Signs of real estate recovery shift to the Interior B.C. numbers skewed by Vancouver's higher than normal sales and rapidly rising prices in 2011
The real estate market in Vancouver may be slowing, but there are signs of strength in the Okanagan and in northern B.C., the British Columbia Real Estate Association's latest report shows.
B.C. residential sales fell nine per cent to 38,312 units during the first six months of 2012 and the average price was 8.9 per cent lower at $533,681, com-pared to the same period last year, the report shows.
But those numbers are heavily skewed by the 2011 tally for Vancouver, where the number of sales was higher than nor-mal and prices went up quickly, particularly for single-family-homes in expensive west-side neighbourhoods.
"If you have more homes selling of the most expensive type in the most expensive neighbourhoods, then that aver-age price is going to rise much more than market conditions would suggest," said Cameron Muir, BCREA chief economist.
In June, the average price in Vancouver was down 13.3 per cent from June 2011, and it was down 12 per cent for the province as a whole.
"But you've got to take that number with a grain of salt because of how the distribution of sales was last year," Muir said. "Even though we're seeing average price declines in Vancouver, that doesn't indicate that the price of the typical home is falling.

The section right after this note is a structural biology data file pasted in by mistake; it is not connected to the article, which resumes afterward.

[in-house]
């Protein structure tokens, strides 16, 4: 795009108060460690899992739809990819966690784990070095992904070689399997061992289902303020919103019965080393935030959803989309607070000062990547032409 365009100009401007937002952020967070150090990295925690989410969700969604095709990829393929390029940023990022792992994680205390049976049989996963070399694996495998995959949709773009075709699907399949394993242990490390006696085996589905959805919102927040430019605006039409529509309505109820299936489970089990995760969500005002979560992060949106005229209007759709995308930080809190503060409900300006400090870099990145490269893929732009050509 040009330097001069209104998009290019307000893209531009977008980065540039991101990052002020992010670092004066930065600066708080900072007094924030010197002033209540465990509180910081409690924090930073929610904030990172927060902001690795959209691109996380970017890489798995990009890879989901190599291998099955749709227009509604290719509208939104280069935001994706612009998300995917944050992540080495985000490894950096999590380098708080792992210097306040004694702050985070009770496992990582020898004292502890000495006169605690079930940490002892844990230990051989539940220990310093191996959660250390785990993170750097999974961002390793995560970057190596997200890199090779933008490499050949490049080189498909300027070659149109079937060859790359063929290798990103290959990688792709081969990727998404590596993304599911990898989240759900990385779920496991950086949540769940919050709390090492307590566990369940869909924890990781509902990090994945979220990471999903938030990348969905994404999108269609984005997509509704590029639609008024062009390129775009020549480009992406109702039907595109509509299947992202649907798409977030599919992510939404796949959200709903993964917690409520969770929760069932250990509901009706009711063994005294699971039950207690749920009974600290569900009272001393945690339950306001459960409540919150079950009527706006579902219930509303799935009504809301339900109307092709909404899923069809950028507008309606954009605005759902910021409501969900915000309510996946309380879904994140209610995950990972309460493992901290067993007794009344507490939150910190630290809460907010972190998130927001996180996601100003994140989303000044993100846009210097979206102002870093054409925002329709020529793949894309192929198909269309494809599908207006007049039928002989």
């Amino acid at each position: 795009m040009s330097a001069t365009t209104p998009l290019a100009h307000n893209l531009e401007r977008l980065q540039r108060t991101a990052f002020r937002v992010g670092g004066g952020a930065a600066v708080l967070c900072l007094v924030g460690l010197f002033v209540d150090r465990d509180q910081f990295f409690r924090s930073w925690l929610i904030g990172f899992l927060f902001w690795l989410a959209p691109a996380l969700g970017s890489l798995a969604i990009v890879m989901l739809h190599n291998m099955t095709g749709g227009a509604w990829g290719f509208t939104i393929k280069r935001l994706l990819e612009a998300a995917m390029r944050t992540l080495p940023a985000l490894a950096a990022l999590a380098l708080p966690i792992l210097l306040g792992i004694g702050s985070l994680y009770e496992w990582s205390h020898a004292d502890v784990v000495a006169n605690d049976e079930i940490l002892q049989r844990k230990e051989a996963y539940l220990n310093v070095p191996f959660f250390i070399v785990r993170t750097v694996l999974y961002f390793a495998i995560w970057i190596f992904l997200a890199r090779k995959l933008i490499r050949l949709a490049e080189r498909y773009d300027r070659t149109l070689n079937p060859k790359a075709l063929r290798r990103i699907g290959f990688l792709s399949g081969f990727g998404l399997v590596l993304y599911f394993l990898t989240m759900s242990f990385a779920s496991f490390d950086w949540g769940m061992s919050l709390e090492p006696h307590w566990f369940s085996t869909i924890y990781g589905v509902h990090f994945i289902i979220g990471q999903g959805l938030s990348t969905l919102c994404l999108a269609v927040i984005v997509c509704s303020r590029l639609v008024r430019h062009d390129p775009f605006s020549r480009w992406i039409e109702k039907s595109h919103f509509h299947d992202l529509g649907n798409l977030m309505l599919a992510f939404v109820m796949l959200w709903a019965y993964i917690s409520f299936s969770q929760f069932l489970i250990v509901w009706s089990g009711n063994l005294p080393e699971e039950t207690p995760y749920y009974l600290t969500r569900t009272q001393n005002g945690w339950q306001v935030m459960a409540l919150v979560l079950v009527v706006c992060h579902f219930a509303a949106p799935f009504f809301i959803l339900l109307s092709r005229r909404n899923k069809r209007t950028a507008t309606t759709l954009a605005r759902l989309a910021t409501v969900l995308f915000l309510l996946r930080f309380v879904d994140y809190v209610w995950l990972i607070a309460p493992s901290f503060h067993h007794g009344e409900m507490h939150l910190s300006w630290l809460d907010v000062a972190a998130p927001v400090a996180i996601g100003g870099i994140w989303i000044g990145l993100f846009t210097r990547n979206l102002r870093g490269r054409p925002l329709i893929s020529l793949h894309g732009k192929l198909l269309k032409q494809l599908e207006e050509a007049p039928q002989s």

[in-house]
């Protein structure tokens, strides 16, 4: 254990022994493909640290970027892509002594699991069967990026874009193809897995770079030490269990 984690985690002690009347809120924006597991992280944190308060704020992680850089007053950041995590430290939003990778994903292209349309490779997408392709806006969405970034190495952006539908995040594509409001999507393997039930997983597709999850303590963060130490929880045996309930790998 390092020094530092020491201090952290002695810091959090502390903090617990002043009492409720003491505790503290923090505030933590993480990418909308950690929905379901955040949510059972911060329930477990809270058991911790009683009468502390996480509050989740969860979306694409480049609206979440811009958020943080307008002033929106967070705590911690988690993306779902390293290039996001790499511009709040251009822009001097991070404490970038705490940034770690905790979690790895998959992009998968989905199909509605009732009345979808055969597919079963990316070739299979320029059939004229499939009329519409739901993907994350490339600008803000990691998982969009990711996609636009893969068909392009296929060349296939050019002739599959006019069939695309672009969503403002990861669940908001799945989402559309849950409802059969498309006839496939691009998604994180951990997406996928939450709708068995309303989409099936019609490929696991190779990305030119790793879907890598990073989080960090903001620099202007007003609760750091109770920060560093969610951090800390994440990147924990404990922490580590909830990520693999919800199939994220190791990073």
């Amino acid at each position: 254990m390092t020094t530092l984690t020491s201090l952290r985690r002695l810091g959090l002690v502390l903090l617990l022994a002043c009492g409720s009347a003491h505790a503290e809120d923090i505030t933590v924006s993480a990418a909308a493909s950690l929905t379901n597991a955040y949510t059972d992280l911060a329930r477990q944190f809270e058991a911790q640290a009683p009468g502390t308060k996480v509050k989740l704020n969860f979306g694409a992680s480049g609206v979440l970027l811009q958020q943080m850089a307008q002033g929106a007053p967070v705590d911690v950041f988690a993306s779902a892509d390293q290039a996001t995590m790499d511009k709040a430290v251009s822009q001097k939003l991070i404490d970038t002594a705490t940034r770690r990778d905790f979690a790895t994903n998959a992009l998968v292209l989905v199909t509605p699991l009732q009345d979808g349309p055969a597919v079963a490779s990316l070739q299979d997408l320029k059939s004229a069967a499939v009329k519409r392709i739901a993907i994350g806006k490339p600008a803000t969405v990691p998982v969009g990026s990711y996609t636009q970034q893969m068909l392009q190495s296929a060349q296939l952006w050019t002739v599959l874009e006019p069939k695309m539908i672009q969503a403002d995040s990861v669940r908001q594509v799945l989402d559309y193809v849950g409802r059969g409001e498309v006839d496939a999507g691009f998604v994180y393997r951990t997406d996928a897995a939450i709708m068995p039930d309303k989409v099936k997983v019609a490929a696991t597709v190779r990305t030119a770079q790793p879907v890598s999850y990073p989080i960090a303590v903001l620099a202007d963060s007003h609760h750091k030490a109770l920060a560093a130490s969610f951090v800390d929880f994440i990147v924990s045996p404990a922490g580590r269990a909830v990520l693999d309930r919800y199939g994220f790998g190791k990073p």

"In Vancouver the bench-mark price is pretty flat right now and that's a much better indication."
He pointed out that sales numbers are up in the Okanagan and the North, both areas where sales were just moderate up until this year.
"This is a real signal that economic recovery in the province is filtering out to the Interior and we're seeing increased confidence levels and the buying behaviour as a result of that," Muir said.
The downturn is likely to be temporary, Muir said, because mortgage rates are low, employment is showing improvement and population growth is positive in B.C.
Bryan Yu, economist at Central 1 Credit Union, said that although interest rates are low and employment is solid, buyers appear to be holding back.
"What I think is happening is that some of the people who might be thinking of buying may be spooked a bit by the global situation or feeling less confident," Yu said, adding that he expects the new mortgage insurance rules limiting the maximum mortgage amortization to 25 years will have a further dampening effect on the market in Vancouver, particularly for first-time buyers and the condo market.
The Sun reported last week that the number of residential property sales in Metro Vancouver hit a 10-year low in June, prompting the Real Estate Board of Greater Vancouver to declare a buyers' market.
June sales were the lowest total for the month in the region since 2000 and 32.2 per cent below the 10-year June sales average of 3,484. But the benchmark price - the cost of a typical home - has remained relatively flat in Metro Vancouver year over year, with a 2.6-per-cent increase in the January to June six-month period to $621,000.
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